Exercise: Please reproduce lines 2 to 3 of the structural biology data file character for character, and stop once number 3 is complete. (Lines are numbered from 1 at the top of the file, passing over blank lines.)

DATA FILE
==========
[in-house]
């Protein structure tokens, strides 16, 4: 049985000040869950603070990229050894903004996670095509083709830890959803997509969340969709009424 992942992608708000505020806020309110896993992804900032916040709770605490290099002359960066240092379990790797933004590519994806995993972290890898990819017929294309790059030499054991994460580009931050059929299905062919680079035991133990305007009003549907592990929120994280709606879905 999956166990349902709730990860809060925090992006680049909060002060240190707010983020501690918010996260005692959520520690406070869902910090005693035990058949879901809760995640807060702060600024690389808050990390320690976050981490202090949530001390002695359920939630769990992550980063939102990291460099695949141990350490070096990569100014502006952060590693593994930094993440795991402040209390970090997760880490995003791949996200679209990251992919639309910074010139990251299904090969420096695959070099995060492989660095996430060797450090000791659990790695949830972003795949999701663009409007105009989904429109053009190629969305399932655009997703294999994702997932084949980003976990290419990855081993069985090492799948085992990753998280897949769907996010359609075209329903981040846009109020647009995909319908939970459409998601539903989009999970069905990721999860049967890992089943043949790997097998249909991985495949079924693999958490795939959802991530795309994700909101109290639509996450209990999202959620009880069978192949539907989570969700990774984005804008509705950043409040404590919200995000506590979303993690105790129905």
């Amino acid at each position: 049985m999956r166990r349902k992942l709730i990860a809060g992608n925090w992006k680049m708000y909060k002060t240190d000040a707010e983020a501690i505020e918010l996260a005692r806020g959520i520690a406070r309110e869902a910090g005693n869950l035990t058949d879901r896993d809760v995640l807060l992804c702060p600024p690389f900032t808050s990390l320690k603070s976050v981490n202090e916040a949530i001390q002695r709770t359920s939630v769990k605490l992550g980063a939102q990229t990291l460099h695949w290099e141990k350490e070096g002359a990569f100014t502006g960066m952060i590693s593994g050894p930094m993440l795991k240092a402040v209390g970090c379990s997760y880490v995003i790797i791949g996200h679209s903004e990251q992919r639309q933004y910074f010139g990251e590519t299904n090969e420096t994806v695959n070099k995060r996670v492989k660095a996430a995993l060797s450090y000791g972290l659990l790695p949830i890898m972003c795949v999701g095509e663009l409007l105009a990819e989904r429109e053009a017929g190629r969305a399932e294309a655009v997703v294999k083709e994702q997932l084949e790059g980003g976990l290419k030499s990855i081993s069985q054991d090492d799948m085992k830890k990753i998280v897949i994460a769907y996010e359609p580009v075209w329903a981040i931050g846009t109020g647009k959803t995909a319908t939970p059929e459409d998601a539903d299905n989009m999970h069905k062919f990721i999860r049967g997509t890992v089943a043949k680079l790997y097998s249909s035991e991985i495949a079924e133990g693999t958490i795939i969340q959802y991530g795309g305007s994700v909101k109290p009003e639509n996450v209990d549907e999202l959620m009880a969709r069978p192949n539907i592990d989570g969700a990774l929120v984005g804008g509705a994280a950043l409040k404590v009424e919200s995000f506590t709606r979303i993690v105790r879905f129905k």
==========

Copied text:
């Protein structure tokens, strides 16, 4: 049985000040869950603070990229050894903004996670095509083709830890959803997509969340969709009424 992942992608708000505020806020309110896993992804900032916040709770605490290099002359960066240092379990790797933004590519994806995993972290890898990819017929294309790059030499054991994460580009931050059929299905062919680079035991133990305007009003549907592990929120994280709606879905 999956166990349902709730990860809060925090992006680049909060002060240190707010983020501690918010996260005692959520520690406070869902910090005693035990058949879901809760995640807060702060600024690389808050990390320690976050981490202090949530001390002695359920939630769990992550980063939102990291460099695949141990350490070096990569100014502006952060590693593994930094993440795991402040209390970090997760880490995003791949996200679209990251992919639309910074010139990251299904090969420096695959070099995060492989660095996430060797450090000791659990790695949830972003795949999701663009409007105009989904429109053009190629969305399932655009997703294999994702997932084949980003976990290419990855081993069985090492799948085992990753998280897949769907996010359609075209329903981040846009109020647009995909319908939970459409998601539903989009999970069905990721999860049967890992089943043949790997097998249909991985495949079924693999958490795939959802991530795309994700909101109290639509996450209990999202959620009880069978192949539907989570969700990774984005804008509705950043409040404590919200995000506590979303993690105790129905």
């Amino acid at each position: 049985m999956r166990r349902k992942l709730i990860a809060g992608n925090w992006k680049m708000y909060k002060t240190d000040a707010e983020a501690i505020e918010l996260a005692r806020g959520i520690a406070r309110e869902a910090g005693n869950l035990t058949d879901r896993d809760v995640l807060l992804c702060p600024p690389f900032t808050s990390l320690k603070s976050v981490n202090e916040a949530i001390q002695r709770t359920s939630v769990k605490l992550g980063a939102q990229t990291l460099h695949w290099e141990k350490e070096g002359a990569f100014t502006g960066m952060i590693s593994g050894p930094m993440l795991k240092a402040v209390g970090c379990s997760y880490v995003i790797i791949g996200h679209s903004e990251q992919r639309q933004y910074f010139g990251e590519t299904n090969e420096t994806v695959n070099k995060r996670v492989k660095a996430a995993l060797s450090y000791g972290l659990l790695p949830i890898m972003c795949v999701g095509e663009l409007l105009a990819e989904r429109e053009a017929g190629r969305a399932e294309a655009v997703v294999k083709e994702q997932l084949e790059g980003g976990l290419k030499s990855i081993s069985q054991d090492d799948m085992k830890k990753i998280v897949i994460a769907y996010e359609p580009v075209w329903a981040i931050g846009t109020g647009k959803t995909a319908t939970p059929e459409d998601a539903d299905n989009m999970h069905k062919f990721i999860r049967g997509t890992v089943a043949k680079l790997y097998s249909s035991e991985i495949a079924e133990g693999t958490i795939i969340q959802y991530g795309g305007s994700v909101k109290p009003e639509n996450v209990d549907e999202l959620m009880a969709r069978p192949n539907i592990d989570g969700a990774l929120v984005g804008g509705a994280a950043l409040k404590v009424e919200s995000f506590t709606r979303i993690v105790r879905f129905k």